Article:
As a Catholic watching this I too think he can sign and affirm the ETS statement that I have read. There is nothing there that as written that conflicts wit the Catholic faith.

    THe problem is if that was the purpose, to keep Catholics and Orthodox out for instance, the problem is not the good doctor. The problem is that when it was formulated the people who wrote it did not have enough knowledge of Catholics belief as to make that statement one that could keep them out. That should be more troublesome

    JH
    Louisiana

  5. May 7, 2007 2:43 am

    Oops I hit the submit button before adding this. I see the Council of Trent mentioned on a couple of comments here. I think it is important that people remember the World Federation of Lutherans and the Catholic Church signed off on an agreements as to Justification. The Current Pope was very much involved in that.

    That might be helpful in seeing where are various traditions are at. Especially since the Canons of Trent were mentioned and interacted with as they must be. Also I might mention the Worldwide Methodist group signed off on this too.

    This is the link to the document
    http://www.vatican.va/roman_curia/pontifical_councils/chrstuni/documents/rc_pc_chrstuni_doc_31101999_cath-luth-joint-declaration_en.html

    I hope this is helpful so people know exactly what the Doctor is rejecting and what he is not.

    JH Louisiana

  6. jbstarke permalink*
    May 7, 2007 2:45 am

    I don’t want to say the ETS is a secluded club that forces Catholics to stay out. It is an academic society looking to further evangelical scholarship. It is not that we are not including Catholics into the Kingdom of God, just not the society labeled “Evangelical.” The problem with ETS is that the language in the confession is too ambiguous and brief. ETS has expelled individuals (evangelicals like Robert Gundry) and yet does not expel confessional Catholics and Openness Theologians. It is not as if we cannot fellowship with Catholics, however, furthering evangelical scholarship is important to most of the members and would certainly not be important to Catholic Theologians to further evangelical scholarship. Beckwith no longer calls himself evangelical, so my question is why stay? The word “evangelical” has little or no meaning to him and others like him, while that word has deep meaning to some – which is the problem some of the other articles I listed have, as well, with ETS.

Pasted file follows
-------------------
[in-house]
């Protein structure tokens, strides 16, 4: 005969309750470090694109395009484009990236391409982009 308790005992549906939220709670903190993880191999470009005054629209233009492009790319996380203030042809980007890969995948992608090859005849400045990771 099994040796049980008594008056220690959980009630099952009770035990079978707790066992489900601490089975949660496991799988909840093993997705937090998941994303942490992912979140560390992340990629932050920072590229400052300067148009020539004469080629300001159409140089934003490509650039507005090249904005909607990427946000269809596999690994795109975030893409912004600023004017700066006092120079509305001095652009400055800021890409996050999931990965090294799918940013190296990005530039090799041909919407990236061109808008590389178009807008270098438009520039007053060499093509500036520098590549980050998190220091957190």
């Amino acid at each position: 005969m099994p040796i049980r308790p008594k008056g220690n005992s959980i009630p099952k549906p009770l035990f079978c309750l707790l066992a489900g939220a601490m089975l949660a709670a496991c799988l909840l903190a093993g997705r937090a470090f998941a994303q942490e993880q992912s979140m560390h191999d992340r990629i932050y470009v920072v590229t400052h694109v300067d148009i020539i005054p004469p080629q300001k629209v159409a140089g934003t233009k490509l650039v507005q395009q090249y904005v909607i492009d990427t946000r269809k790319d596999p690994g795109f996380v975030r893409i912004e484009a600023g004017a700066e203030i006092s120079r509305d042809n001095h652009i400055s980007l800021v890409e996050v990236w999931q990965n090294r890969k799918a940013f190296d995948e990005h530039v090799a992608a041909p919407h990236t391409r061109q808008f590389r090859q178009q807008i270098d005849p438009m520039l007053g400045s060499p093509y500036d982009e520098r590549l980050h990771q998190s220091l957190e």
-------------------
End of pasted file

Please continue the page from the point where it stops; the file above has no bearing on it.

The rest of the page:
7. May 7, 2007 12:36 pm

    Hmmm. The ETS founders, Roger Nicole chief among them, did not know Catholic beliefs? As most of you know Roger is Swiss, and among his many degrees is a masters degree from the Sorbonne in Paris where he majored in Catholic theology and philosophic thought. Not only that, but as anyone can tell you who ever had a class with him ,his knowledge of the entire history of Christian thought is without peer. For example , in the area of the doctrine of Scripture (one of Nicole’s specialities) he demonstrated not only that he had mastered the subject from the perspective of the Protestant side, but had combed extensively though all that was written on the Catholic side. When the debate over inerrancy was front and center a few decades ago, Roger pointed to the Encyclicals of Pope Leo Xlll, ‘Providentissmus Deus’, Benedictus XV, ‘Spiritus Paraclitus’, Pius XLL, ‘Divino Afflante Spiritu’, as well as the documents of Vatican ll as evidence of the official Catholic position. It is surely misguided to say that the founders of the ETS were in the dark over Catholic beliefs. A better solution is to be found in regard to the times in which ETS was formed. There was a Evangelical consensus that was well understood by rank and file Evangelicals of the day. Nobody back then would have thought ,for instance, that the omniscience of God would ever to construed the way the Open theists would later do-all the while claiming that they could in good conscience sign off on the ETS doctrinal statement. Likewise, the thought never entered their minds that down the road Roman Catholics would claim they too could become members in good standing in the ETS.If they are to be blamed for anything it’s the old-fashioned belief and willingness to expect people to be honest and up front in dealings with them.